On Monday, it was confirmed that Cleveland Browns cornerback Joe Haden has been suspended for four games for violating the National Football League’s policy on performance enhancing drugs. Specifically, Haden tested positive for Adderall, a stimulant used to treat Attention Deficit Disorder whose use is accepted by the NFL provided that it’s prescribed by a doctor.
As member of the 2010 NFL draft class, the last group before the new collective bargaining agreement significantly scaled back rookie compensation, Haden is earning a base salary of $5,765,505 in his third NFL season. Originally scheduled to earn $503,050, Haden reached minimum playing-time thresholds as a rookie, which escalated his 2012 salary to its current level. Losing four game checks, valued at $339,147 apiece, means Haden will forfeit $1,356,589 in salary during his suspension.
Additionally, Haden’s suspension also means he is ineligible for the Pro Bowl and any postseason awards. Haden had a $100,000 incentive in his rookie contract tied to the Pro Bowl which he will no longer be eligible to receive. Haden could also forfeit a portion of the $12 million signing bonus he received as the No. 7 overall pick in the 2010 NFL draft.
According to Article 4, Section 9(e) of the 2011 collective bargaining agreement, a player suspended by the NFL for violations of the drug or steroid policy could forfeit any “Forfeitable Salary Allocations on a proportionate weekly basis.” Included in the CBA’s descriptions of forfeitable salary allocations is the “Salary Cap allocation for the player’s signing bonus for that League Year,” which means that Haden could be asked by the Browns to forfeit nearly $500,000 of the $2 million that his $12 million signing bonus from 2010 counts against this year’s cap.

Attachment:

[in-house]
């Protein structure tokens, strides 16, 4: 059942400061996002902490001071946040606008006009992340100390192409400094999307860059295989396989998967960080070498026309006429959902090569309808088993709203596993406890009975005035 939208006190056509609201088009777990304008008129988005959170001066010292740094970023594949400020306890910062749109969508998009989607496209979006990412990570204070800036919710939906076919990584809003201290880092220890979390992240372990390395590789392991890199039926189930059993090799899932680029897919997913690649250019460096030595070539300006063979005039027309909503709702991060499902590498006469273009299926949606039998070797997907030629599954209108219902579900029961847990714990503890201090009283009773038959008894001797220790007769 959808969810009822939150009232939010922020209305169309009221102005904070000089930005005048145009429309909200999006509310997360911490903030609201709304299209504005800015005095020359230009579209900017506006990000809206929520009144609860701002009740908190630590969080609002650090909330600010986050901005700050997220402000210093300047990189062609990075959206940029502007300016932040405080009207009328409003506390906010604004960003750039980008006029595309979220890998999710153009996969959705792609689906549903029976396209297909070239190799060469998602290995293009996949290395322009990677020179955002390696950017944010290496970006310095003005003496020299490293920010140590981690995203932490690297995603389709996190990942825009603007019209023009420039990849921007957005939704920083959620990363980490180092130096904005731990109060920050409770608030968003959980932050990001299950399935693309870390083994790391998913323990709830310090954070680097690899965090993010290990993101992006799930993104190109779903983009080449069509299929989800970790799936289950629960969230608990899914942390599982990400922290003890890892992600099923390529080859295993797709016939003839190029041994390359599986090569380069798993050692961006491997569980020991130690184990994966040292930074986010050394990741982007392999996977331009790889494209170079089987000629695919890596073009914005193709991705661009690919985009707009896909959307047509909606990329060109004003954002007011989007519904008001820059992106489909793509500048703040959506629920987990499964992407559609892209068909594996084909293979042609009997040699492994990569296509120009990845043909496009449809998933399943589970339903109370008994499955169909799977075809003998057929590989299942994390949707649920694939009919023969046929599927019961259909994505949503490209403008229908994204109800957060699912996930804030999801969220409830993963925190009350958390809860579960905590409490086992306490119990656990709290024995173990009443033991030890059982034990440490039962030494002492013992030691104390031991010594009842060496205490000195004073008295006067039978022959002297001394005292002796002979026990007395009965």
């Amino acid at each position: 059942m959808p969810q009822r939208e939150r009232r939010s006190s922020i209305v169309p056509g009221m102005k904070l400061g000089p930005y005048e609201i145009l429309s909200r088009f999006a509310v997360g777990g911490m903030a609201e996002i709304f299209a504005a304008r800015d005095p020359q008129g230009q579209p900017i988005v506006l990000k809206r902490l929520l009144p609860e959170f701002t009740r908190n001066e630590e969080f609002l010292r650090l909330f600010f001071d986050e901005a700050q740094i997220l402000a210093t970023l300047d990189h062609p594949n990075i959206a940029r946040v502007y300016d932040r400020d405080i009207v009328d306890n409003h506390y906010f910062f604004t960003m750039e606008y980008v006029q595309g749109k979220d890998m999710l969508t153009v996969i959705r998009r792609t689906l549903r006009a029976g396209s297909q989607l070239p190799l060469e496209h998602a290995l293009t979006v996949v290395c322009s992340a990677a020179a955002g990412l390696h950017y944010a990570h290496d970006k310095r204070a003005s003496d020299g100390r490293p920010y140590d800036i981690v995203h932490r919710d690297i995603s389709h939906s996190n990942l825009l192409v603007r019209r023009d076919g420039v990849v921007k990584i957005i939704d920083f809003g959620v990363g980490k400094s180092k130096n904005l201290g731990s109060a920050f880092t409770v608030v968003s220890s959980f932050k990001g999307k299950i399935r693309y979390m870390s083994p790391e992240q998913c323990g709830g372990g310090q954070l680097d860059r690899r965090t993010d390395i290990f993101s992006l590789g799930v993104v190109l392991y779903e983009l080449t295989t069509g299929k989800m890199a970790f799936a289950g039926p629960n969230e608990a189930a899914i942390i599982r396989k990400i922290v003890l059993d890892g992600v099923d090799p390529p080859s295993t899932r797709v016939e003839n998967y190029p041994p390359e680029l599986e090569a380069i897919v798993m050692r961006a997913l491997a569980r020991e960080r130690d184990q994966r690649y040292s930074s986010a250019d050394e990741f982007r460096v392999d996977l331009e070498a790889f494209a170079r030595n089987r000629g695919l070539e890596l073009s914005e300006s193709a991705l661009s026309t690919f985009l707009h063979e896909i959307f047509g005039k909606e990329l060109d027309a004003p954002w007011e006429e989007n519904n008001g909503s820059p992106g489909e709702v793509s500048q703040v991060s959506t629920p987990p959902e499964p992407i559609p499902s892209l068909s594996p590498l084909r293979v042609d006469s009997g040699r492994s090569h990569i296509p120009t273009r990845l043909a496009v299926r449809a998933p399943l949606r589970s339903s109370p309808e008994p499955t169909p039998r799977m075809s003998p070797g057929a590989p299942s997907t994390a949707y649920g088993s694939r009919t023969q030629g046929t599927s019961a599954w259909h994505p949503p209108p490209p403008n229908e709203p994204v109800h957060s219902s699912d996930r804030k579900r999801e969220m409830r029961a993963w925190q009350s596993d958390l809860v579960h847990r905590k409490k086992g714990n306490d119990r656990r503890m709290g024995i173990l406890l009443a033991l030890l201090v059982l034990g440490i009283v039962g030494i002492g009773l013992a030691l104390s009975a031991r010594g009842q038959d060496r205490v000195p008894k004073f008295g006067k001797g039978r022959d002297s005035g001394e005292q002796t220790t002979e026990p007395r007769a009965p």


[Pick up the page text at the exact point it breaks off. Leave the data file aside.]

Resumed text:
Haden’s suspension also jeopardizes how much of his $50,256,742 (maximum value) rookie contract he can earn.
According to a source with knowledge of Haden’s contract, up to $7.85 million in additional base salary escalators were available over the last two years of the deal. In 2013, Haden could add up to $3.65 million to his $6,936,429 base salary and up to $4.2 million to a $6,678,193 base salary in 2014. Smaller escalators were tied to both Haden’s playing time (85 percent) and interception totals (five or more in a season) plus the number of Browns wins (10). Larger increases were available if Haden has multiple seasons with playing time above 85 percent and the team’s defense ranks in the Top 5 in NFL or Top 3 in AFC in certain categories in those same seasons.
Haden is on track to earn very little, if any, of that $7.85 million in available escalation.
Though Haden had six interceptions as a rookie, he started just seven of 16 games and played in 73.86 percent of the Browns’ defensive snaps, falling well short of that season’s playing-time threshold to trigger any escalation for the 2013 and 2014 seasons. Last season, Haden played in 90.68 percent of the defensive snaps, but the Browns won only four games, again denying the shutdown corner any future escalation in 2013 or 2014. A four-game suspension will make it very difficult for Haden to reach the 85 percent playing-time requirement to trigger any escalation from this season, as well.
Haden is still on target to earn nearly $7 million next season, but the $3.65 million in potential escalation in 2013 will completely vanish along with most of the $4.2 million in escalators for 2014.